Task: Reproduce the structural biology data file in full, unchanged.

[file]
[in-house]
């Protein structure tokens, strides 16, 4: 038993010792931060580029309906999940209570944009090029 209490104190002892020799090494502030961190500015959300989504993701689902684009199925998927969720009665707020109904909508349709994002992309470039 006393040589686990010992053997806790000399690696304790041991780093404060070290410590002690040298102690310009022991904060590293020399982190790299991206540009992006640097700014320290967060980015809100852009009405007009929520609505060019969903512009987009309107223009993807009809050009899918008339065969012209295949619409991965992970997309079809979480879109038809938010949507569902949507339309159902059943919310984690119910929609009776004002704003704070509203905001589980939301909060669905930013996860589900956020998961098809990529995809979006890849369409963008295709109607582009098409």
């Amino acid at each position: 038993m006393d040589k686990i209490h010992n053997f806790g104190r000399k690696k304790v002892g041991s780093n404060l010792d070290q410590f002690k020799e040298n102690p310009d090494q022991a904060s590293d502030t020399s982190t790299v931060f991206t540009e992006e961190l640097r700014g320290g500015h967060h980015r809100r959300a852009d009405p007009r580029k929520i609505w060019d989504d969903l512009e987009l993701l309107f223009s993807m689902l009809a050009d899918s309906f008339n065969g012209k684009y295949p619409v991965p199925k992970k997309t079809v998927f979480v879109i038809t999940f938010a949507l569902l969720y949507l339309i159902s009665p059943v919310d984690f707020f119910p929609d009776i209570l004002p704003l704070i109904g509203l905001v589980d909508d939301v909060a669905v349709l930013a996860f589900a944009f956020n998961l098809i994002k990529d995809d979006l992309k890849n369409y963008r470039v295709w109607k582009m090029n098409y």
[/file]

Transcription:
[in-house]
């Protein structure tokens, strides 16, 4: 038993010792931060580029309906999940209570944009090029 209490104190002892020799090494502030961190500015959300989504993701689902684009199925998927969720009665707020109904909508349709994002992309470039 006393040589686990010992053997806790000399690696304790041991780093404060070290410590002690040298102690310009022991904060590293020399982190790299991206540009992006640097700014320290967060980015809100852009009405007009929520609505060019969903512009987009309107223009993807009809050009899918008339065969012209295949619409991965992970997309079809979480879109038809938010949507569902949507339309159902059943919310984690119910929609009776004002704003704070509203905001589980939301909060669905930013996860589900956020998961098809990529995809979006890849369409963008295709109607582009098409």
């Amino acid at each position: 038993m006393d040589k686990i209490h010992n053997f806790g104190r000399k690696k304790v002892g041991s780093n404060l010792d070290q410590f002690k020799e040298n102690p310009d090494q022991a904060s590293d502030t020399s982190t790299v931060f991206t540009e992006e961190l640097r700014g320290g500015h967060h980015r809100r959300a852009d009405p007009r580029k929520i609505w060019d989504d969903l512009e987009l993701l309107f223009s993807m689902l009809a050009d899918s309906f008339n065969g012209k684009y295949p619409v991965p199925k992970k997309t079809v998927f979480v879109i038809t999940f938010a949507l569902l969720y949507l339309i159902s009665p059943v919310d984690f707020f119910p929609d009776i209570l004002p704003l704070i109904g509203l905001v589980d909508d939301v909060a669905v349709l930013a996860f589900a944009f956020n998961l098809i994002k990529d995809d979006l992309k890849n369409y963008r470039v295709w109607k582009m090029n098409y």